Tuesday, November 20, 2018
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A new life for radio at the end of the road
Larger view
WELY welcomes visitors on Ely's Champman Street with a cozy front porch. The broadcast studio is just inside the front window. It's not unusual for visitors to drop in and soon find themselves live, on the air. (MPR Photo/Bob Kelleher)
A new chapter is opening for one of Minnesota's quirkier radio stations. WELY is known as End of the Road Radio, serving the small town of Ely, at the edge of the Boundary Waters. WELY was owned a few years ago by Charles Kuralt, and it's soon to be owned by a local band of Ojibwe Indians. Band officials say they'll keep the station pretty much as it is.

Ely, Minn. — It's the kind of station you could only get away with in a small town. The morning crew is silly. The music is all over the place. And then there's the personal messages; officially considered emergency messages for people in the wilderness, but often just funny bits and greetings.

"We are very eclectic," says General Manager Bill Roloff. "There's something for everyone."

Roloff is talking about a station that mixes polka, folk and rock music, with shows targeting kids or the local Finns. It's a station that welcomes the public, literally, with a cozy front porch right downtown, and the on-air crew just inside the front window.

"When we moved the station downtown a couple of years ago, we became entrenched with the community." Roloff says. "A lot of people took it and said 'This is our radio station.' They have a certain ownership of it. People will wander off the street all day long. And if they want to come on the air and say 'hi,' or if they want to tell us how their trip was in the Boundary Waters, we welcome that."

On a recent morning, personalities Joanie Haag and Mike Jankovec shared the studio with live poultry.

It's a great little radio station.
- Ken Buehler

"And Paul Harvey, brought to us by," says Jankovec, stifling a laugh. "Joanie's chasing a duck around the studio."

Then, it's an ongoing feature called Rock lyrics with Margaret; a good natured Ely resident who reads the poetry of rock and roll to a classical music background.

She deadpans the words to a Led Zeppelin song.

WELY was already eclectic when retired CBS broadcaster Charles Kuralt bought it in 1995. He pumped in badly needed money, but tragically, Kuralt died suddenly two years later. Next, it was picked up by Janice Erickson, a local transplant from the Twin Cities with no broadcasting experience at all.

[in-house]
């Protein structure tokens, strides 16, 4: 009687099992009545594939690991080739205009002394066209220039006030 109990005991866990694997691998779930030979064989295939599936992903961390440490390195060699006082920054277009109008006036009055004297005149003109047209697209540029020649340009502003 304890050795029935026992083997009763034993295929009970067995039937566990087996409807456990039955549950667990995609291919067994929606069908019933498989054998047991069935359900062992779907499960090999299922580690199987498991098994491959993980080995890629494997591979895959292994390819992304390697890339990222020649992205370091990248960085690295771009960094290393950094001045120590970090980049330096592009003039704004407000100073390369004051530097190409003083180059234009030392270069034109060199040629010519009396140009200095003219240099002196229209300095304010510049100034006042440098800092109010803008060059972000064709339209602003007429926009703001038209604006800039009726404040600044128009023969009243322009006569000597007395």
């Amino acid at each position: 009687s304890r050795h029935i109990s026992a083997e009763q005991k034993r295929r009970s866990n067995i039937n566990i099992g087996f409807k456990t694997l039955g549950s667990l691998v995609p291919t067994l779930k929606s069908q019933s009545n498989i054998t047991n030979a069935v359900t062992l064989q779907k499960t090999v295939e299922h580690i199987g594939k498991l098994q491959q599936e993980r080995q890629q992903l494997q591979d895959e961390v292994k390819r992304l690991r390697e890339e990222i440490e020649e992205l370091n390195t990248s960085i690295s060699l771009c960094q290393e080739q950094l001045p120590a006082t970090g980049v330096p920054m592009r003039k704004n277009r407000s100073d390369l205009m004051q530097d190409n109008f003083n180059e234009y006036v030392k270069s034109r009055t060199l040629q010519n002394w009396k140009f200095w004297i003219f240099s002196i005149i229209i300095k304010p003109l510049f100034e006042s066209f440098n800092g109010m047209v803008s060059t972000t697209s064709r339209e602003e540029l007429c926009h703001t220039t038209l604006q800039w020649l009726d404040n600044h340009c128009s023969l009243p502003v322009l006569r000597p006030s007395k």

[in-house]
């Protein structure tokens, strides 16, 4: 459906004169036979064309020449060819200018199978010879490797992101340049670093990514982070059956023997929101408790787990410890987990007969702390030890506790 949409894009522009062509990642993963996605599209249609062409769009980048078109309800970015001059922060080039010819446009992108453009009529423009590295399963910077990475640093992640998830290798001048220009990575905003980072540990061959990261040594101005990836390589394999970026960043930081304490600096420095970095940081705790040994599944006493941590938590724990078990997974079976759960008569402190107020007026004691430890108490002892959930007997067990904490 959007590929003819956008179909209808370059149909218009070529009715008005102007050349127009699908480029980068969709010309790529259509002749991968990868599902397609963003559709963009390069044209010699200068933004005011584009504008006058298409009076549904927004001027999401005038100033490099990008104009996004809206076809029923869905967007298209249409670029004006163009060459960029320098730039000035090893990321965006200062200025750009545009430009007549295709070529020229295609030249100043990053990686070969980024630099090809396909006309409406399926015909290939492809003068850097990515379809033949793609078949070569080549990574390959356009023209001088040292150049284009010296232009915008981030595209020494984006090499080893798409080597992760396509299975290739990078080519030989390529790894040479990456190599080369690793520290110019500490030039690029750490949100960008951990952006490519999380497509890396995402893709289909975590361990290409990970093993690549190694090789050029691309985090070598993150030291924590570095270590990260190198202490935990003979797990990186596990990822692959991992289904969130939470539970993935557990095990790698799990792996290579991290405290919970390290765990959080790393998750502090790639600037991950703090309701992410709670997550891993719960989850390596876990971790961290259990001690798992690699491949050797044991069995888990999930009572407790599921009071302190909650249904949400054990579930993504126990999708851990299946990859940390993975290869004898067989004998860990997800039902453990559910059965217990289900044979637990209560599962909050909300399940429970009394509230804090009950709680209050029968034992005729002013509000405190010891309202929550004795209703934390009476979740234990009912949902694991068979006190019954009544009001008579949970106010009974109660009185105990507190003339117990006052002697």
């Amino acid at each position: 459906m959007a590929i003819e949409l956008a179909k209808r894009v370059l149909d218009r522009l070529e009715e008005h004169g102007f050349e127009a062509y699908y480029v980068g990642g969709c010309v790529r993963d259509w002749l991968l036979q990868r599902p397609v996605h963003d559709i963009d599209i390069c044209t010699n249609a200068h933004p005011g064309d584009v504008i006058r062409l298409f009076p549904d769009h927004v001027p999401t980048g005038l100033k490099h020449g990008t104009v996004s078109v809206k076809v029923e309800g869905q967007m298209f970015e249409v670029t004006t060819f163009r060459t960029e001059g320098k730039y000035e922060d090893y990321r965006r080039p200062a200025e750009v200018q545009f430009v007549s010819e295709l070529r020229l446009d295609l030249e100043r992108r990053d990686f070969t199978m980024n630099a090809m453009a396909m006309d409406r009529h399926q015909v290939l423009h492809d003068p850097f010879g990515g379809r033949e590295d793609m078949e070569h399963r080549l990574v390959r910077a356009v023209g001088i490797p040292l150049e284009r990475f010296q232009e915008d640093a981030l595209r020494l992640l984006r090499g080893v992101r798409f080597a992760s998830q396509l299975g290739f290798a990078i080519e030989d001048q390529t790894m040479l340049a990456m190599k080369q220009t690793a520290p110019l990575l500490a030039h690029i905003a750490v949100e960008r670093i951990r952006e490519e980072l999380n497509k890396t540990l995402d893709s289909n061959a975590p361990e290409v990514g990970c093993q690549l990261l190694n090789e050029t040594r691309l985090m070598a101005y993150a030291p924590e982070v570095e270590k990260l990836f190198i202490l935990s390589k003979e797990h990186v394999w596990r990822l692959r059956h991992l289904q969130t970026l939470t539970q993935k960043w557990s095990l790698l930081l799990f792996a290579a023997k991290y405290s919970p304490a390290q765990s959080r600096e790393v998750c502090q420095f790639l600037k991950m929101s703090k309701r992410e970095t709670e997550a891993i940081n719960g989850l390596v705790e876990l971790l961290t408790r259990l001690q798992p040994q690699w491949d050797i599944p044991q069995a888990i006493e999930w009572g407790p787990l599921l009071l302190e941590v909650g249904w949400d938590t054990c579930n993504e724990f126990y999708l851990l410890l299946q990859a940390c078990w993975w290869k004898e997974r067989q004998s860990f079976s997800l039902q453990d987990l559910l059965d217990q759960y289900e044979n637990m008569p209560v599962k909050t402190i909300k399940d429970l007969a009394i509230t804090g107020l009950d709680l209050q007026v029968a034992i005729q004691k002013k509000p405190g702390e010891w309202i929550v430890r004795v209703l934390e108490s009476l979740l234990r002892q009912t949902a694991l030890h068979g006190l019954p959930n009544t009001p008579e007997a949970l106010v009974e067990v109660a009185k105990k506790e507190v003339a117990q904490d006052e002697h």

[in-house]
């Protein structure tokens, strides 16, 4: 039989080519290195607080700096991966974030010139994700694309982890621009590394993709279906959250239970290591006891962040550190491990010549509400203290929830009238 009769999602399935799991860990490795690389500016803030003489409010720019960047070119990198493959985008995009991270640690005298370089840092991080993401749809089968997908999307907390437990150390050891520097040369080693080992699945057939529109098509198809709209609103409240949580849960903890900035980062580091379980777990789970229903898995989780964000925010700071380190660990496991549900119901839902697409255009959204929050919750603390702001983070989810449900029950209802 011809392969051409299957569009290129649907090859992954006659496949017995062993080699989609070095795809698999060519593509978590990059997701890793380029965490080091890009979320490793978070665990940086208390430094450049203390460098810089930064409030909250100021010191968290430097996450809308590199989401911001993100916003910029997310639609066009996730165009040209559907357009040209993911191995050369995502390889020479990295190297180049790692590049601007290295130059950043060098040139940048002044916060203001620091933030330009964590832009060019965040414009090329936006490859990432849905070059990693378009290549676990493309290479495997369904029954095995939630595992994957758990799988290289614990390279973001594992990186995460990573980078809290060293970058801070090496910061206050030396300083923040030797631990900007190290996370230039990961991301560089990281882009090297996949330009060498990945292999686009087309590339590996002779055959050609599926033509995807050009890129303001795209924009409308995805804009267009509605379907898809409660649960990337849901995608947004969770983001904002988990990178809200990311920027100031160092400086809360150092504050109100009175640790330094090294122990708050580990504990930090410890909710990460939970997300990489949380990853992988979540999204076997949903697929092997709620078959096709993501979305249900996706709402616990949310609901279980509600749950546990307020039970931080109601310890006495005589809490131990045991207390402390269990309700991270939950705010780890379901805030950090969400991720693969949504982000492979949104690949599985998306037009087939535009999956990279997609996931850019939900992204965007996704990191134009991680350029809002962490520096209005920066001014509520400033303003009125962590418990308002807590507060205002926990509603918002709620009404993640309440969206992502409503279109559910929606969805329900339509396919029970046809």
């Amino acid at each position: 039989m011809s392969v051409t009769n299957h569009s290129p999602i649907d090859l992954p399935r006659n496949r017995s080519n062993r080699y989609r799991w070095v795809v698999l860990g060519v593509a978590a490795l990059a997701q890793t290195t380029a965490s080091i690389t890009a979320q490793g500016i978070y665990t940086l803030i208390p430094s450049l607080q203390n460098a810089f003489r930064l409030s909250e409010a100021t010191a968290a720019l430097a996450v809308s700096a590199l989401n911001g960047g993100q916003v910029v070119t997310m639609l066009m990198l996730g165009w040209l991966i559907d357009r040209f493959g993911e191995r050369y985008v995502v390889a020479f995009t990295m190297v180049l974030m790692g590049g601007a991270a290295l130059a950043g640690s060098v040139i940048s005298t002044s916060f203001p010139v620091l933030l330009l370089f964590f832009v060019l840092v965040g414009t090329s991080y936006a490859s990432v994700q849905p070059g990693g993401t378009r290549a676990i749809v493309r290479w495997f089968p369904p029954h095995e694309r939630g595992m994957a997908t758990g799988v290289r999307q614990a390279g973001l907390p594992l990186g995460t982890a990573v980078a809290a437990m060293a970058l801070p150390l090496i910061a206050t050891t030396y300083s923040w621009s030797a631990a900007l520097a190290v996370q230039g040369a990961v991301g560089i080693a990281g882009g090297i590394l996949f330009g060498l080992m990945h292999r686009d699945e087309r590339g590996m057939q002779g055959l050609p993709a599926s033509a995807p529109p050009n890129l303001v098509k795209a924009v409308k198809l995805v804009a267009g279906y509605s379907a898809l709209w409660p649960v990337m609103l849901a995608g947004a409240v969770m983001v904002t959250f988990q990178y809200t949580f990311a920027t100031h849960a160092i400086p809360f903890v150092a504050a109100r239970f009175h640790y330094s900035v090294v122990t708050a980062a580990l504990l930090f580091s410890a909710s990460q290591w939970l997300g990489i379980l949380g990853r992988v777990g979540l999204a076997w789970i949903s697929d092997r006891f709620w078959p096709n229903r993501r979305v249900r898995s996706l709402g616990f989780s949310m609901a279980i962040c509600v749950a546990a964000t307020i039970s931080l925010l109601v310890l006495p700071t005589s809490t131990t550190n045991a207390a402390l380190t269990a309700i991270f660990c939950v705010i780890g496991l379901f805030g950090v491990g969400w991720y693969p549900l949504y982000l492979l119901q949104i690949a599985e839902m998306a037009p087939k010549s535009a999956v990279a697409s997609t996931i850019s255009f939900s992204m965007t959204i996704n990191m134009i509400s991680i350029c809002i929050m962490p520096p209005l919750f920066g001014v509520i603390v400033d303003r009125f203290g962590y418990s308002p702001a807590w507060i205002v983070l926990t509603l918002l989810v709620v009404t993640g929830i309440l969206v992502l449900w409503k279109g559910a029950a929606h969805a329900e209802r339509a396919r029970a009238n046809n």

"And I never wanted to be a radio station owner, but all of the sudden, I was," Erickson says.

Erickson moved the station downtown, and put some money into long neglected equipment. The station is more efficient, she says, and on the track to profitability, although it hasn't quite arrived there yet.

"The radio station is doing the best it's ever done," Erickson says. "It is bringing in a lot of advertising. The equipment is as up to date as it can be. There is some debt that needs to be paid off, but it's doing well."

Apparently it's doing well enough to look attractive to the Boise Forte Band. They're the region's Ojibwe Indians; and owners of Fortune Bay Casino a few miles down the road. The Band sees the station as a tool to broaden its economic interests.

According to Boise Forte Chairman Kevin Leecy, the key to WELY's success will be keeping the station pretty much as it is.

"But more importantly, we also see this as an opportunity to reach a wider audience with a message about Boise Forte culture, history, and current events," Leecy says. "Many of the listeners to WELY are interested in a Native American perspective, and this is our opportunity to bring a native voice to the mainstream media."

The package includes WELY AM and FM in Ely, and the station's internet presence with the ability to stream the station anywhere.

Even outsiders say the new ownership just might work out.

Ken Buehler of Duluth has owned several radio stations. He considered buying WELY several times, but Buehler says he could never figure out how to make a go of it.

"If you could make a cash purchase and have no debt, then the station made some sense economically." Buehler says. "And that's why the Boise Forte proposal, I assume, with their bank account, will be able to pull it off. And I think they'll be very successful in the broadcasting business. It's a great little radio station."

The sale agreement was announced in late January. It will require approval from the Federal Communications Commission, and that could take a couple of months.

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